Bad eating habits linked to a lack of knowledge

A balanced and varied diet allows the body to develop harmoniously and maintain good health, which leads to the prevention of certain chronic diseases. However, bad eating habits continue to spread around the world, and particularly in Morocco, where the change in lifestyle of the population inevitably leads to a change in diet. But while Moroccans have adopted a traditional diet based on grains and legumes, vegetables and fruits, it is clear that they are gradually moving towards a diet richer in animal products.

Since nutrition is a public health priority, eight Moroccan researchers from Hassan II University in Casablanca have addressed the issue by conducting a study. They therefore assessed the knowledge of dietary recommendations for specific staple foods with the aim of determining the factors related to the dietary habits and knowledge of the adult population of the city of Casablanca.

To do this, they conducted a survey among 731 participants from the white capital. Data collection using a questionnaire with sociodemographic characteristics, food frequency and questions to assess nutritional knowledge. The random and complete sample was based on the 2014 national census and data provided by the High Commission for Planning (HCP). The general characteristics of the sample of the study population showed that of the 719 subjects, 373 (51.9%) were male and 346 (48.1%) were female. In addition, the overall prevalence of overweight and obesity was 29.6% and 21.0%, respectively. The researchers add that obesity was much higher in women than in men (35.0% vs. 8.0%).

Raising awareness of solid nutritional knowledge

So it turns out that there is a “close” connection between a lack of knowledge and a bad eating habit. “People who did not eat according to dietary recommendations, particularly red meat, chicken, and fish, reported incorrect beliefs about those recommendations,” explains the Metabolic Review study, published June 21 in the journal Clinical Nutrition . “Adjusting for a number of socio-demographic variables shows that this was observed regardless of the age of the respondents,” the same source continues.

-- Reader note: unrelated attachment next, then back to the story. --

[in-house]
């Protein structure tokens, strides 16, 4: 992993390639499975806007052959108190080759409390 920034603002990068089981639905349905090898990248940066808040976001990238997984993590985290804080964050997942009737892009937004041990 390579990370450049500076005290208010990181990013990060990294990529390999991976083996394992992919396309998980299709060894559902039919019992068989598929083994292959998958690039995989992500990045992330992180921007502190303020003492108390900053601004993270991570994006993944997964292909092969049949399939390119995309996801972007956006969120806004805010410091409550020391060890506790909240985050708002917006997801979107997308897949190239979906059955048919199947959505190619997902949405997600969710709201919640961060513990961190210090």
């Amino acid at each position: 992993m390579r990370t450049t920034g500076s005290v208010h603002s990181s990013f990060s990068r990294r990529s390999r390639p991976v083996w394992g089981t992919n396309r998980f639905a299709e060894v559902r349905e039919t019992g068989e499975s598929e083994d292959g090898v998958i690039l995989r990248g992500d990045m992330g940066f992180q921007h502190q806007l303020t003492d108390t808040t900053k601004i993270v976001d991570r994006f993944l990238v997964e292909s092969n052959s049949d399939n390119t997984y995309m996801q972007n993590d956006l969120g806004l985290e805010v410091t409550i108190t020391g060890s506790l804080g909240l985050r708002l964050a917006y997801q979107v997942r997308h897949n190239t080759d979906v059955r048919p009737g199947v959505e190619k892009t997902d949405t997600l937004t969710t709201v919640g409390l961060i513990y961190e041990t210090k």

“One of the main causes of nutritional problems is a lack of nutritional knowledge, which leads to poor eating habits. Knowledge is one of the factors necessary to change and improve eating behavior and subsequently establish a healthy diet to prevent disease,” the researchers emphasize. For the latter, “nutrition education can improve nutritional knowledge and practices”.

“Studies that assess knowledge and its association with nutritional behaviors or attitudes can contribute to situational analysis by helping to identify existing nutritional knowledge, attitudes and habits to better understand how people eat and other factors affecting their eating habits can influence. And they can therefore provide useful information and contribute to the effective planning of targeted nutrition programs and projects,” the study adds.

The authors believe that “positively influencing food intake and promoting healthy habits is a challenge for both developed and developing countries.” “Our results showed an association between poor nutritional knowledge and poor dietary habits, further suggesting that the study population should benefit from education and awareness campaigns to develop strong nutritional literacy,” they argue. “Knowledge cannot be looked at alone, but it is certainly one of the very important factors affecting nutrition,” they conclude.

Leave a Comment